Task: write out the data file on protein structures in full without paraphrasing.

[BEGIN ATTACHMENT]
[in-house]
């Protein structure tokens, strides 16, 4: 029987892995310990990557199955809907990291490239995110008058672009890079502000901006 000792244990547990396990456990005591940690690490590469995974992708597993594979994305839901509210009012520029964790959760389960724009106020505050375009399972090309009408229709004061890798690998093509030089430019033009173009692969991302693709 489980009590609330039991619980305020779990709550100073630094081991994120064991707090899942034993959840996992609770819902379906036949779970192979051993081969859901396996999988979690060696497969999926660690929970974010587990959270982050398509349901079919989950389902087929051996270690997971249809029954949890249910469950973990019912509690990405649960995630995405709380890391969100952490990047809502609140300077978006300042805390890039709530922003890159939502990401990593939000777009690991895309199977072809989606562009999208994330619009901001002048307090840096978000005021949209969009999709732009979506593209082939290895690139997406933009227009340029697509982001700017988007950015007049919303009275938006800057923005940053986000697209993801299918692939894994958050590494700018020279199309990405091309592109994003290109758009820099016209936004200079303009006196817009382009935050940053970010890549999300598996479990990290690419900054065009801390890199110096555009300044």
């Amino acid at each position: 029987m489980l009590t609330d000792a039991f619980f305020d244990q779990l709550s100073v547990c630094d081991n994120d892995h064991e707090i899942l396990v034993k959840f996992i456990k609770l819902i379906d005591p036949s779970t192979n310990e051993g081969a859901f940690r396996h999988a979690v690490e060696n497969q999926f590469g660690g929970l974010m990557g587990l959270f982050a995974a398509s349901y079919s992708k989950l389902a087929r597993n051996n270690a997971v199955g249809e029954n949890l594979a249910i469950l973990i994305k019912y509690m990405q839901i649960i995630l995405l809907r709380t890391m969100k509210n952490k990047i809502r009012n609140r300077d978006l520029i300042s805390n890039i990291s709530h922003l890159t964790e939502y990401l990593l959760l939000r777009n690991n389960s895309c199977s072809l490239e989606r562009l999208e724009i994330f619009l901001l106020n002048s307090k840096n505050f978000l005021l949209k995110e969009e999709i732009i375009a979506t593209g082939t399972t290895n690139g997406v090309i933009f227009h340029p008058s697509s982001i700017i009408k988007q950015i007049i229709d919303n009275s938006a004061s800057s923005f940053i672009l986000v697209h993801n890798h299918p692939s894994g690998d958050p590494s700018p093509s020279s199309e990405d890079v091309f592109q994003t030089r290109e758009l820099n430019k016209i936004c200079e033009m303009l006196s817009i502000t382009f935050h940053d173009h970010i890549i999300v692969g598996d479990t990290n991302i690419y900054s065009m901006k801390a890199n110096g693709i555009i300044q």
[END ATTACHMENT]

[in-house]
């Protein structure tokens, strides 16, 4: 029987892995310990990557199955809907990291490239995110008058672009890079502000901006 000792244990547990396990456990005591940690690490590469995974992708597993594979994305839901509210009012520029964790959760389960724009106020505050375009399972090309009408229709004061890798690998093509030089430019033009173009692969991302693709 489980009590609330039991619980305020779990709550100073630094081991994120064991707090899942034993959840996992609770819902379906036949779970192979051993081969859901396996999988979690060696497969999926660690929970974010587990959270982050398509349901079919989950389902087929051996270690997971249809029954949890249910469950973990019912509690990405649960995630995405709380890391969100952490990047809502609140300077978006300042805390890039709530922003890159939502990401990593939000777009690991895309199977072809989606562009999208994330619009901001002048307090840096978000005021949209969009999709732009979506593209082939290895690139997406933009227009340029697509982001700017988007950015007049919303009275938006800057923005940053986000697209993801299918692939894994958050590494700018020279199309990405091309592109994003290109758009820099016209936004200079303009006196817009382009935050940053970010890549999300598996479990990290690419900054065009801390890199110096555009300044």
């Amino acid at each position: 029987m489980l009590t609330d000792a039991f619980f305020d244990q779990l709550s100073v547990c630094d081991n994120d892995h064991e707090i899942l396990v034993k959840f996992i456990k609770l819902i379906d005591p036949s779970t192979n310990e051993g081969a859901f940690r396996h999988a979690v690490e060696n497969q999926f590469g660690g929970l974010m990557g587990l959270f982050a995974a398509s349901y079919s992708k989950l389902a087929r597993n051996n270690a997971v199955g249809e029954n949890l594979a249910i469950l973990i994305k019912y509690m990405q839901i649960i995630l995405l809907r709380t890391m969100k509210n952490k990047i809502r009012n609140r300077d978006l520029i300042s805390n890039i990291s709530h922003l890159t964790e939502y990401l990593l959760l939000r777009n690991n389960s895309c199977s072809l490239e989606r562009l999208e724009i994330f619009l901001l106020n002048s307090k840096n505050f978000l005021l949209k995110e969009e999709i732009i375009a979506t593209g082939t399972t290895n690139g997406v090309i933009f227009h340029p008058s697509s982001i700017i009408k988007q950015i007049i229709d919303n009275s938006a004061s800057s923005f940053i672009l986000v697209h993801n890798h299918p692939s894994g690998d958050p590494s700018p093509s020279s199309e990405d890079v091309f592109q994003t030089r290109e758009l820099n430019k016209i936004c200079e033009m303009l006196s817009i502000t382009f935050h940053d173009h970010i890549i999300v692969g598996d479990t990290n991302i690419y900054s065009m901006k801390a890199n110096g693709i555009i300044q």